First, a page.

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Media Studies and Production
This course offers an entry-level learning experience and introduces students to digital media production from theoretical, aesthetic, and practical perspectives . The course aims to familiarize students with basic tools and processes of digital media production so that they learn to communicate with their ideas creatively and effectively using various forms of media. The course is divided into seminar and workshop components. In the seminars, students will discover different theoretical approaches to media representation that inform the practice of digital media production. In the workshops, students will gain technical skills and knowledge required for digital media production, including the use of camera, sound, voice recording, lighting, editing, graphics, and transitions. All students will undertake a series of exercises which demonstrate their understanding, skills, and creativity, and they will present and discuss their own productions.
Four Credits, Han, Both Semesters
introduces students to writing, reporting, and editing for newspapers,
magazines, broadcast, and online media. Students produce news and features
articles suitable for magazines, newspapers, and online media.
Students learn how to effectively combine visual elements (photographs
with the written word to present information through lay-out (using
Adobe InDesign). In addition, students write a broadcast script
and match voice-over to footage. The versatile skills that students
gain from this course are necessary for any media, public relations,
or advertising career
This course helps students become familiar with issues in media literacy and equips them with advanced video and editing techniques for broadcast-quality production. Students should expect to spend at least three hours per week of self-directed production/practice/research time in addition to the designated class meetings. For the final project, each student will produce a digital video project with a Web presentation that can be distributed widely for media education in high schools and universities. Prerequisite: Media Production I or permission of instructor.
Four Credits, Han, Spring Semester
This course teaches techniques for advanced magazine features writing,
design, and production. Students write different types of magazine
features articles, such as the news feature, profile, how-to article,
and the review. Over the semester, students create an online campus magazine.
Students design the magazine’s cover and logo; analyze
circulation markets; and demonstrate the magazine by writing, designing,
and producing an issue by the end of the semester. In addition,
the course develops basic media criticism skills. To this end,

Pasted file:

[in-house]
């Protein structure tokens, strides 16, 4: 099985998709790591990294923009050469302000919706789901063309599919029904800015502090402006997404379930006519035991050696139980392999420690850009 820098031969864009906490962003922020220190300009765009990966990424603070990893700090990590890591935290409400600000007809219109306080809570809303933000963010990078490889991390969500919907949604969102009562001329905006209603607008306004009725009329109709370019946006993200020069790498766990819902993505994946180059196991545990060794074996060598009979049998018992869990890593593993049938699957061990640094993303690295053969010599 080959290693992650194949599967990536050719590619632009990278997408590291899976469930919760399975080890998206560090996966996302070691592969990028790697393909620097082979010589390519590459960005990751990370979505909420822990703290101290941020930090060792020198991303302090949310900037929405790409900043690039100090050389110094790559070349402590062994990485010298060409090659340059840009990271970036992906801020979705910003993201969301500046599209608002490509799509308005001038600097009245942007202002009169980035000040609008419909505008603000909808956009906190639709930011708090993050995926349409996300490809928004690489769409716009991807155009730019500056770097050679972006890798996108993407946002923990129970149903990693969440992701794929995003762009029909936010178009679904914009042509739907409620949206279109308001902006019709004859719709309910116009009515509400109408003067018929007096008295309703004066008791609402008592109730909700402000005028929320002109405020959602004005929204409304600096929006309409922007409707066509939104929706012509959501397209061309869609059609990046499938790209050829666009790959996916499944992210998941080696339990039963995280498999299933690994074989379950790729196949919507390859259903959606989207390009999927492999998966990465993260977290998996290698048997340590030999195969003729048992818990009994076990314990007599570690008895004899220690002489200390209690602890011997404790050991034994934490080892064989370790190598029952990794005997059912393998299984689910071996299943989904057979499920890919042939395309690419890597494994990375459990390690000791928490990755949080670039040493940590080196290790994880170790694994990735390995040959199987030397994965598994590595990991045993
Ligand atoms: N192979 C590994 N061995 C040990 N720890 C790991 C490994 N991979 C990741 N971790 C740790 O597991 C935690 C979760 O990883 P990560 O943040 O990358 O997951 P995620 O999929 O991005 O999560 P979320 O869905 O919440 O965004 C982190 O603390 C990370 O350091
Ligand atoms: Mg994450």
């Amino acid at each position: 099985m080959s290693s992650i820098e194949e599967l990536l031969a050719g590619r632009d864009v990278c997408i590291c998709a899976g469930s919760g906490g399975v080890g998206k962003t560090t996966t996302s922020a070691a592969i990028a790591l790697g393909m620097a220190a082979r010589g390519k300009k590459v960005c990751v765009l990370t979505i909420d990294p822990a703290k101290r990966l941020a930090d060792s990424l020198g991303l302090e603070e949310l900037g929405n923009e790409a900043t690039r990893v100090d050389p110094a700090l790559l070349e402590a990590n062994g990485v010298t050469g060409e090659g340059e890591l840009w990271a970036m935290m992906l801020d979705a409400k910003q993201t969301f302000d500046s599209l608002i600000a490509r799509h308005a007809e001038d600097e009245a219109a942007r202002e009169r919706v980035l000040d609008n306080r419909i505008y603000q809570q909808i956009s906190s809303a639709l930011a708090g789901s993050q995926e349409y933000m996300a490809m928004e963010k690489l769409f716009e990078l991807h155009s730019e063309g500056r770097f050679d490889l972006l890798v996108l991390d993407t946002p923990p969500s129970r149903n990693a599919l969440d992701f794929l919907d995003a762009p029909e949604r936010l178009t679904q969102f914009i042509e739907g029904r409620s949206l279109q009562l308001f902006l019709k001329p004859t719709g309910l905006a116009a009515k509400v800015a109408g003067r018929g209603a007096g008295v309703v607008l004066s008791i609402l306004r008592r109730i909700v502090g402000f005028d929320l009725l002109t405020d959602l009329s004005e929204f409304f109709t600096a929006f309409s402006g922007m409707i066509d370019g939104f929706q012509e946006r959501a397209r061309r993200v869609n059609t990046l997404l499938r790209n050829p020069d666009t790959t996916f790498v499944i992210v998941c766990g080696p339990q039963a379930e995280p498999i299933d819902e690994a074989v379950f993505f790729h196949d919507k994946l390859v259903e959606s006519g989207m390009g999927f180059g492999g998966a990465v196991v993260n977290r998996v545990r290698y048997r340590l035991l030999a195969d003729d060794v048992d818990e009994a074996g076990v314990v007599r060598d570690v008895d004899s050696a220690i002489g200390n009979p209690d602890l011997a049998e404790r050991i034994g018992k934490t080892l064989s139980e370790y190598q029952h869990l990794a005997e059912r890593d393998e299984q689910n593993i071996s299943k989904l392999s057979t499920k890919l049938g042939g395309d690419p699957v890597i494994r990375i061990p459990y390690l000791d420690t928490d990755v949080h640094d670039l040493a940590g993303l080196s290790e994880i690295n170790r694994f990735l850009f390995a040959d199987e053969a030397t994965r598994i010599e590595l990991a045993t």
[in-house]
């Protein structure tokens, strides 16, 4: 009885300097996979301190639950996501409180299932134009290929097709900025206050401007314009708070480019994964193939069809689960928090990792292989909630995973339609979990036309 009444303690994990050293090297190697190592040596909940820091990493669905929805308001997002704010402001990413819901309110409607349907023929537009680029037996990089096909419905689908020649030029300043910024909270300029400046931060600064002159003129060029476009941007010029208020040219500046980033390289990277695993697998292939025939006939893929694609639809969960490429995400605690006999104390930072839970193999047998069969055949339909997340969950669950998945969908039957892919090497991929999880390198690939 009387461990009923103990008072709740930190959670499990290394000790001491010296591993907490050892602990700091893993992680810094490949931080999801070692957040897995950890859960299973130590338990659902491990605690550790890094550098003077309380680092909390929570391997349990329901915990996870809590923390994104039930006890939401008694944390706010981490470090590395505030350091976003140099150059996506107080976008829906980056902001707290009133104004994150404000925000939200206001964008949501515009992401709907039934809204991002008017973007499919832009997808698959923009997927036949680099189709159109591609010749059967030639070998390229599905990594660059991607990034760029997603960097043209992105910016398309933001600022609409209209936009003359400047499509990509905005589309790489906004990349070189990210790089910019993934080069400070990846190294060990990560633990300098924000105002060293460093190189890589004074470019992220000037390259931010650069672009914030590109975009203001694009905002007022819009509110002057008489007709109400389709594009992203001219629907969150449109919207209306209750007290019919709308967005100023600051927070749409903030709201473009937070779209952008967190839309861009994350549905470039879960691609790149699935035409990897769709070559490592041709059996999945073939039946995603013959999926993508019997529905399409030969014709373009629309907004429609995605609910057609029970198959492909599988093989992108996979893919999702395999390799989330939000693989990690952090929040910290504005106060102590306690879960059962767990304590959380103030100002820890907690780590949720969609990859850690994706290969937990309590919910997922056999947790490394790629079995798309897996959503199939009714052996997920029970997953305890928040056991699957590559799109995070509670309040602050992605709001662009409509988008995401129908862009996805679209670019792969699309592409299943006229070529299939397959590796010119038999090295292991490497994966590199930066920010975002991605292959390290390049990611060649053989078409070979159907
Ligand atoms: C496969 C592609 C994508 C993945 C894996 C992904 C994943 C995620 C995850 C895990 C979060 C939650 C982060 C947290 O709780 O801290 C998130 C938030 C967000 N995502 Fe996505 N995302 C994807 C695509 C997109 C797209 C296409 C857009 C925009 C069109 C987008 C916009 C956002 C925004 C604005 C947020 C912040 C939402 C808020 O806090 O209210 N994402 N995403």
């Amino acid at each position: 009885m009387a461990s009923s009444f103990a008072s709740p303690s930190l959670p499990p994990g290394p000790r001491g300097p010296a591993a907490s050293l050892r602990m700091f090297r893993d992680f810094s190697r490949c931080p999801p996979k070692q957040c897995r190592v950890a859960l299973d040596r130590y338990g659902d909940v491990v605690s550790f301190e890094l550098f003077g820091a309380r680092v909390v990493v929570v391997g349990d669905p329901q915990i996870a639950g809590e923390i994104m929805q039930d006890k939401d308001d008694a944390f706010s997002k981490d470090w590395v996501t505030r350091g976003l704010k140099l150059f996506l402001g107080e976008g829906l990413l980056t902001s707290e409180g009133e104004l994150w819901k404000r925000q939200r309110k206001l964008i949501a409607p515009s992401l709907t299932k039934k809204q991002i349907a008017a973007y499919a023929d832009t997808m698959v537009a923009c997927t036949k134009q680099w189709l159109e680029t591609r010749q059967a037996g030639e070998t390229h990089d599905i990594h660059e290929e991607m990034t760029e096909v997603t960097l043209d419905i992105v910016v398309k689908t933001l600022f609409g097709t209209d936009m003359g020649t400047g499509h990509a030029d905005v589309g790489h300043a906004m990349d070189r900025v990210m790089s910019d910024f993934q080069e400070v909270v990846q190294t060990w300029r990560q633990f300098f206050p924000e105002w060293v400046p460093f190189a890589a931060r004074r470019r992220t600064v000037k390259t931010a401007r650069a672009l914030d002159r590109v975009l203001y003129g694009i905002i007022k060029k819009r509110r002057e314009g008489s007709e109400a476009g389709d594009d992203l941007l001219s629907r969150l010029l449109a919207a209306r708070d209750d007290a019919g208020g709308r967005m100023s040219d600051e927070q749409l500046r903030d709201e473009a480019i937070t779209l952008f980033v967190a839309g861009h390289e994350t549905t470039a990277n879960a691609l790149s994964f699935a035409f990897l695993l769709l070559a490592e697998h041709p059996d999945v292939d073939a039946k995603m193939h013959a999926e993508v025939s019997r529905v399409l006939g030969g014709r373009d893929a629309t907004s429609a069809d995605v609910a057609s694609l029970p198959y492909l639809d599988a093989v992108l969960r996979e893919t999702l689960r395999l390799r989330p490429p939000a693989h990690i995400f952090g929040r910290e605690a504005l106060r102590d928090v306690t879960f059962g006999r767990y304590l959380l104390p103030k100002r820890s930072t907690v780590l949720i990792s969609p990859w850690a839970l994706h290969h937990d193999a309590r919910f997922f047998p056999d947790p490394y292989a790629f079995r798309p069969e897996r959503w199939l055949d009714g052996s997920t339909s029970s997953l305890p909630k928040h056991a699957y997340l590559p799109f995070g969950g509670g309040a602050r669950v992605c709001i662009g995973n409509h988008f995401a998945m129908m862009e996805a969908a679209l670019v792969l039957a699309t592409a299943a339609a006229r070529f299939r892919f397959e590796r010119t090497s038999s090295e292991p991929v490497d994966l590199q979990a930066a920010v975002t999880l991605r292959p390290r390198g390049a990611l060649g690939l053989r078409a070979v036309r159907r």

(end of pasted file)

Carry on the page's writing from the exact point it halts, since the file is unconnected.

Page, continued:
students evaluate how journalists gather and present information, considering
not only how they perform but also how they might improve.
Students also examine legal and ethical issues such as plagiarism and libel.
This course introduces students to
documentary film and video from both theoretical and practical perspectives.
By combining theoretical/analytical work with a series of production
exercises, the course encourages students to develop a critical
understanding of creative, theoretical, and practical dimensions involved in documentary representations. In the
first part of the
Four Credits, Han, Fall Semester
We live in a media-saturated culture where not only do we spend a great deal of time consuming media, but we also frequently have conversations about the the media. We condemn the media for creating a standard of beauty that few can ever live up to. But, we often glorify the media for revolutionizing our access to a variety of information. Indeed, anyone can talk about the media without knowing anything about media theories. Our goal, however, is to enable us to engage in an “informed” discussion of various aspects about the media instead of reiterating common-sense knowledge about them. The educational aim of the course is to provide students with theoretical tools and frameworks required for critically evaluating various issues associated with the media. The course covers a wide range of schools of thought and theory, including cultivation analysis, political economy of communication, cultural imperialism, and reception theory. Throughout the semester, students will conduct a series of short research projects to apply theoretical knowledge to their actual understanding of the contemporary media. Prerequisites: Communication 101, 160, 260 and 280.
Four Creditsr, Spielvogel, Fall Semester
This seminar examines theories of how power is expressed symbolically and embedded in cultural texts. Students will develop skills in the interpretation and analysis of cultural meaning. Prerequisites: Communication 101, 160, 260 and 280.
Four Credits, Housel, Spring Semester